Putting Food on the Map (literally)

It’s probably shameful to admit on a cooking/food blog, but I haven’t really cooked in awhile.  I’ve been living off a supply of frozen veggie marinara sauce, curry and veggie burgers since about halfway through my midterms.  I’ll get back in the groove at some point, but it’s become a little bit more challenging now that the bounty of summer produce is on its way out.  As much as I love food, I’m just not a huge fan of the bazillion and one types of squashes, gourds (unless they’re tabletop decor— warning: contains strong language) and root veg that are everywhere in the markets at the moment.  In the interest of not neglecting this space completely, I’m going to be posting about some interesting food-related tidbits I’ve come across recently on the web and recycling some recipes of mine from when I was living in South Africa.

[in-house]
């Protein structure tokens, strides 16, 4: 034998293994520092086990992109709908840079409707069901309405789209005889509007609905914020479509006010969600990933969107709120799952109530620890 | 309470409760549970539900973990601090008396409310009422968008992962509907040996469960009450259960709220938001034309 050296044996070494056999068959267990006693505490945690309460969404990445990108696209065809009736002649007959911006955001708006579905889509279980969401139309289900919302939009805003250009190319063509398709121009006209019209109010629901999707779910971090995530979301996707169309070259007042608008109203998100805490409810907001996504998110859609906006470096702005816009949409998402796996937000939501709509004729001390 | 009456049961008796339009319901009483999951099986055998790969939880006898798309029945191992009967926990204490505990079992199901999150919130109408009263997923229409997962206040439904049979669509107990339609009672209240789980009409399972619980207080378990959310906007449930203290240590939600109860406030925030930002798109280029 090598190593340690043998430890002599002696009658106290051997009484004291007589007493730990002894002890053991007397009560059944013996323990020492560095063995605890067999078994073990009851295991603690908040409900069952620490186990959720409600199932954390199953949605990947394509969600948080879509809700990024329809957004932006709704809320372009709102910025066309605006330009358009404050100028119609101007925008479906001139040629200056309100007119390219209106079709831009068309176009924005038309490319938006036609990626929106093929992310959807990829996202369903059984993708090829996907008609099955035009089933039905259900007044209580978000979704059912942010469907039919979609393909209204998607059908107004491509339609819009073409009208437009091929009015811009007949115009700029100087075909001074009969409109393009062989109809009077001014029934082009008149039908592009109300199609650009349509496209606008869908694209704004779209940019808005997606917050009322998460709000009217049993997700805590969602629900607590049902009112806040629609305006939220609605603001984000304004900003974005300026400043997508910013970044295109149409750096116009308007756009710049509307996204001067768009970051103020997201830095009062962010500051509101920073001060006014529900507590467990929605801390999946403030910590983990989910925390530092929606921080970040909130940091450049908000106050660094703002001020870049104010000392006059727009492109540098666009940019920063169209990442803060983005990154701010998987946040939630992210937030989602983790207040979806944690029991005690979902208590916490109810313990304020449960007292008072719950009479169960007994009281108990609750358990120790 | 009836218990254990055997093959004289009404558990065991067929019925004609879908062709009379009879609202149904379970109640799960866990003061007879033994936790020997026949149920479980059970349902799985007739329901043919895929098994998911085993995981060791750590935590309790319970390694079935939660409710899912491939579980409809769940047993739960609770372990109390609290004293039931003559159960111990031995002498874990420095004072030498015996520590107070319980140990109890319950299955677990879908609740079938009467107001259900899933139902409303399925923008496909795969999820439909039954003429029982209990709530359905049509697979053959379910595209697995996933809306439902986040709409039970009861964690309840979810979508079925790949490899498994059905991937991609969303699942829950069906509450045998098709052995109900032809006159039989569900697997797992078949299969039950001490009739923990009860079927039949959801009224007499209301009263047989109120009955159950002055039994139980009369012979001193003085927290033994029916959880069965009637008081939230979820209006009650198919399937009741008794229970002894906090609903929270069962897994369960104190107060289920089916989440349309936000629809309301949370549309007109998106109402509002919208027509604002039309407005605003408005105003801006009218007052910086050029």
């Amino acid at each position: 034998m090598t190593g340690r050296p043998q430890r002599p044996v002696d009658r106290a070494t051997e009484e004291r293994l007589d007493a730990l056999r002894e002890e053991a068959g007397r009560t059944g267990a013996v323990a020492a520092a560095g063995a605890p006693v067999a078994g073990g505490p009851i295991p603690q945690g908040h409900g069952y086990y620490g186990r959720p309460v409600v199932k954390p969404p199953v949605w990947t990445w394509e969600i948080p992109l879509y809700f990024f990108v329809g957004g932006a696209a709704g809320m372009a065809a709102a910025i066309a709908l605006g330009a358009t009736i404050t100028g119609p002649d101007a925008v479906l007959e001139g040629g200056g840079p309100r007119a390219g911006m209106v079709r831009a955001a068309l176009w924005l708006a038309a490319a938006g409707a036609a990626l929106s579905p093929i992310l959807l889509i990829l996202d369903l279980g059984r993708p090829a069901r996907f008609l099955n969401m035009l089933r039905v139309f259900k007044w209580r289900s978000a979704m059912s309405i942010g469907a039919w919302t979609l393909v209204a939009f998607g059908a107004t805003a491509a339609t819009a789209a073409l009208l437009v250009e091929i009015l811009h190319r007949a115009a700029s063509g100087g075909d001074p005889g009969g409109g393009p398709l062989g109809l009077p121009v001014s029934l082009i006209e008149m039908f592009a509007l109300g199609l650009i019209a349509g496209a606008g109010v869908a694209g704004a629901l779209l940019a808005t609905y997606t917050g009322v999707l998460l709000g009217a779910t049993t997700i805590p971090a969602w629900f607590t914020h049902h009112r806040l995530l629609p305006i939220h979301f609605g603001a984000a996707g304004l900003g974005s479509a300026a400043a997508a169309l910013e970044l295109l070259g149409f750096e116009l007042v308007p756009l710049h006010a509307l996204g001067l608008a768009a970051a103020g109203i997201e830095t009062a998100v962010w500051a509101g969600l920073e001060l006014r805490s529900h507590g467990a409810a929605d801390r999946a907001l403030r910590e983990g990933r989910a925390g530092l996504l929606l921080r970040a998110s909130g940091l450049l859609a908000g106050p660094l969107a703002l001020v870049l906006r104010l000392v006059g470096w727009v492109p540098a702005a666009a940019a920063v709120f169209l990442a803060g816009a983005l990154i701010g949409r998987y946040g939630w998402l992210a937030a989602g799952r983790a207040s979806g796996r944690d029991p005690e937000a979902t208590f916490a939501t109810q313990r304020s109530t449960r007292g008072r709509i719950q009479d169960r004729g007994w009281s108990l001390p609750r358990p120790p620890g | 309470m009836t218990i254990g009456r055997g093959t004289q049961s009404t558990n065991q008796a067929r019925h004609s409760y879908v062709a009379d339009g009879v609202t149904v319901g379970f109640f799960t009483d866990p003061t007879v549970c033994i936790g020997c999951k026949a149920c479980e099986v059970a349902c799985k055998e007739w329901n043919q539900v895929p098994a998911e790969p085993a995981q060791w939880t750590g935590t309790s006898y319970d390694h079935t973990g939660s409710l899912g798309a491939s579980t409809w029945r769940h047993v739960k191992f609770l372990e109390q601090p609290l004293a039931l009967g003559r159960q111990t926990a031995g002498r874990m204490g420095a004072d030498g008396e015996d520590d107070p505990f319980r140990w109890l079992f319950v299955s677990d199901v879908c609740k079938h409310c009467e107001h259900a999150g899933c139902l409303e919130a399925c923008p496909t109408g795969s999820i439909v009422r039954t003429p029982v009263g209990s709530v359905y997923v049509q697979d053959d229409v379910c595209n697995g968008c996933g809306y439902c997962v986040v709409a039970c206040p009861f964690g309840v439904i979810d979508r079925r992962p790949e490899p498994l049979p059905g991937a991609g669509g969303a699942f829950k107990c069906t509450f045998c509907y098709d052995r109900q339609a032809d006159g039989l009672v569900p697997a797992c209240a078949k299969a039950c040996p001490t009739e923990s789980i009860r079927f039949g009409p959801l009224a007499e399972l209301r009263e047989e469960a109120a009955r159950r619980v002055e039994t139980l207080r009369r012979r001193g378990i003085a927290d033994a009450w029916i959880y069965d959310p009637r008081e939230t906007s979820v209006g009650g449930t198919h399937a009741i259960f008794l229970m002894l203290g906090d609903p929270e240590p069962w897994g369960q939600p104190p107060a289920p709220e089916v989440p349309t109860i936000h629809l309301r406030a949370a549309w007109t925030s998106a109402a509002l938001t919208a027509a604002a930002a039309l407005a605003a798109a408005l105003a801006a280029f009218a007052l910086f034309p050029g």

I’ve written here about Indian food before, whether it was my Bangalore-inspired rainbow curry or the sustainability of an Indian meal eaten in the traditional way.  What I haven’t touched on is the incredible diversity of Indian food (and culture!).  In a country with 1,576 classified languages and 22 “official” languages, uniqueness is something of a hallmark.  It can be found in dress, in both written and spoken languages, religion, geography and last but not least, the cuisine.  This is why I was so excited to discover the following map (via David Leibovitz and the Tasting Cultures blog) that maps out (har har) must-try Indian specialties.  I sampled most of the Karnatakan delicacies when I was living there, but as you’ll see from the huge list, I’m a long, LONG way from even making a dent in it (Mysore Pak is a particular favorite).  What have you tried?

picture from the Tasting Cultures blog

A Lesson in Sustainability